Vicki asked “What is a Triple Stitch” so I thought I’d show you guys, rather than try and explain it!
Your sewing machine may or may not have this stitch option. It’s Option #2 on my machine out of its seventy-five settings, which makes me think it’s fairly common on newer machines. It’s also known as a stretch stitch, or triple stretch stitch.
Here’s what the button looks like – second from the left, number 2:
Basically, the sewing machine sews the first stitch, then it sews over that same stitch twice more before moving on to the second stitch. On the second stitch, it sews three times, then moves on to the third stitch.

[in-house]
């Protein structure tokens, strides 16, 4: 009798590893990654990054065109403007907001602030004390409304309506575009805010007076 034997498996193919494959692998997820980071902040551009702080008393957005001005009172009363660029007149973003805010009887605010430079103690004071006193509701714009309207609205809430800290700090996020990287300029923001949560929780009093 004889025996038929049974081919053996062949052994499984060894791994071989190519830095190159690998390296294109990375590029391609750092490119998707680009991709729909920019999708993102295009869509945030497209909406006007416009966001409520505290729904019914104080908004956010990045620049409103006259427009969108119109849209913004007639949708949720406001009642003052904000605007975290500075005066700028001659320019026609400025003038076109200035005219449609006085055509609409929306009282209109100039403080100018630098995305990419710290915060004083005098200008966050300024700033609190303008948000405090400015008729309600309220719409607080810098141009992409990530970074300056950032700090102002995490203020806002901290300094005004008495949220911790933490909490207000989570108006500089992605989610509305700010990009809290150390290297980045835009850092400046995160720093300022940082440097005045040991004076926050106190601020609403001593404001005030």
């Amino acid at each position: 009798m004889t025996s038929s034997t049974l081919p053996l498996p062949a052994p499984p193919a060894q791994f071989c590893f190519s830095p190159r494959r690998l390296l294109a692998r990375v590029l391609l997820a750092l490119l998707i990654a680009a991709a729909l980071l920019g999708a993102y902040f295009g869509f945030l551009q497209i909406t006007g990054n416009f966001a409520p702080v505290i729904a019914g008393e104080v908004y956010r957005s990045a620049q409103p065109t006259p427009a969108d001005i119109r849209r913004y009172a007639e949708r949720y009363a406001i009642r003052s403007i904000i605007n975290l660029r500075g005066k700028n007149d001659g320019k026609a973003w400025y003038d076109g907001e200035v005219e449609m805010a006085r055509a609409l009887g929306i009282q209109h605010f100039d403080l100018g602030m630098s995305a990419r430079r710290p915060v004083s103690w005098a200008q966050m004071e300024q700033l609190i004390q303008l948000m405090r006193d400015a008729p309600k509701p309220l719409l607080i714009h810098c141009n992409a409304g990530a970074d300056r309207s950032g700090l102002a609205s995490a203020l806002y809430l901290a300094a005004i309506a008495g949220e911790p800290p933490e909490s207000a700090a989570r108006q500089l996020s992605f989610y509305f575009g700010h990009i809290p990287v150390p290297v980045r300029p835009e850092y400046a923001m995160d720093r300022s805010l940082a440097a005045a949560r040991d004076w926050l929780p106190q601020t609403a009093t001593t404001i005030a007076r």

What this does is triples up the thickness of each stitch. So instead of one line of thread, you’ll have three lines of thread stitched in the same place. I like using this stitch for topstitching because it doesn’t require you to buy special thread. Using the same spool of thread ensures your topstitching matches the rest of the stitching perfectly.
Here’s how it looks on fabric – you can see the difference between regular topstitching (on the right) and triple-stitch topstitching (on the left):
The triple-stitch will make your thread colour look more intense, as the thread is tripled up rather than sewn in a single line. So if your thread isn’t a perfect match, a regular topstitch will look more subtle.
Warning: this stitch uses up a ton of thread! Plus, if you veer off-course, it’s very tedious to unpick three times the amount of stitching, and it’s more likely to leave holes or marks on your fabric if you remove it. So if you’re going to triple-stitch, proceed with caution!